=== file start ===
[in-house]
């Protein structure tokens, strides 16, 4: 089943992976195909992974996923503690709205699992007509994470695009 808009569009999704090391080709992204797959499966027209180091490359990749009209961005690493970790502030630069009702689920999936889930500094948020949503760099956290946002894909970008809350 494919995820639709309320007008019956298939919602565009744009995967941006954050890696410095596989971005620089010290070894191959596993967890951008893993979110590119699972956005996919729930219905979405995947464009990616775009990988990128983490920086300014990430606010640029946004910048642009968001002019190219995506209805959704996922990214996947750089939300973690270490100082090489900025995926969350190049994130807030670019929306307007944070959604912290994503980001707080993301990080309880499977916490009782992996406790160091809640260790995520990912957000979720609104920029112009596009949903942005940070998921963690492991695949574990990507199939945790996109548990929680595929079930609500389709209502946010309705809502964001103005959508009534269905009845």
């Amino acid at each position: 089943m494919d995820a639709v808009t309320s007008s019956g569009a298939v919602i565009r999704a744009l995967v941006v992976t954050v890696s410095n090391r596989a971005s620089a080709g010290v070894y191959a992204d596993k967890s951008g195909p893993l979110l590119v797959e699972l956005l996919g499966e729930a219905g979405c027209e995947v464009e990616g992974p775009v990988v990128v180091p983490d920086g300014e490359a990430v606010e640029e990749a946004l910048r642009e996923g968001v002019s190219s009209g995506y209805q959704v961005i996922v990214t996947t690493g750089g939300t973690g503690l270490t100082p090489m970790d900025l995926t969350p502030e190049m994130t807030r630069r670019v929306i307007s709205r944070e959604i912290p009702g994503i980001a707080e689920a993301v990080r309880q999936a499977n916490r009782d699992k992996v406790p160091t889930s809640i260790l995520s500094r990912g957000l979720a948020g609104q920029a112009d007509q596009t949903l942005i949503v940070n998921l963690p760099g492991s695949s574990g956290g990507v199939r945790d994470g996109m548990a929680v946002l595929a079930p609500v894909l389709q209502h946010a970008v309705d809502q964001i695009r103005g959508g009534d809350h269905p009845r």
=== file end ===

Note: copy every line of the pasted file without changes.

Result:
[in-house]
């Protein structure tokens, strides 16, 4: 089943992976195909992974996923503690709205699992007509994470695009 808009569009999704090391080709992204797959499966027209180091490359990749009209961005690493970790502030630069009702689920999936889930500094948020949503760099956290946002894909970008809350 494919995820639709309320007008019956298939919602565009744009995967941006954050890696410095596989971005620089010290070894191959596993967890951008893993979110590119699972956005996919729930219905979405995947464009990616775009990988990128983490920086300014990430606010640029946004910048642009968001002019190219995506209805959704996922990214996947750089939300973690270490100082090489900025995926969350190049994130807030670019929306307007944070959604912290994503980001707080993301990080309880499977916490009782992996406790160091809640260790995520990912957000979720609104920029112009596009949903942005940070998921963690492991695949574990990507199939945790996109548990929680595929079930609500389709209502946010309705809502964001103005959508009534269905009845």
């Amino acid at each position: 089943m494919d995820a639709v808009t309320s007008s019956g569009a298939v919602i565009r999704a744009l995967v941006v992976t954050v890696s410095n090391r596989a971005s620089a080709g010290v070894y191959a992204d596993k967890s951008g195909p893993l979110l590119v797959e699972l956005l996919g499966e729930a219905g979405c027209e995947v464009e990616g992974p775009v990988v990128v180091p983490d920086g300014e490359a990430v606010e640029e990749a946004l910048r642009e996923g968001v002019s190219s009209g995506y209805q959704v961005i996922v990214t996947t690493g750089g939300t973690g503690l270490t100082p090489m970790d900025l995926t969350p502030e190049m994130t807030r630069r670019v929306i307007s709205r944070e959604i912290p009702g994503i980001a707080e689920a993301v990080r309880q999936a499977n916490r009782d699992k992996v406790p160091t889930s809640i260790l995520s500094r990912g957000l979720a948020g609104q920029a112009d007509q596009t949903l942005i949503v940070n998921l963690p760099g492991s695949s574990g956290g990507v199939r945790d994470g996109m548990a929680v946002l595929a079930p609500v894909l389709q209502h946010a970008v309705d809502q964001i695009r103005g959508g009534d809350h269905p009845r």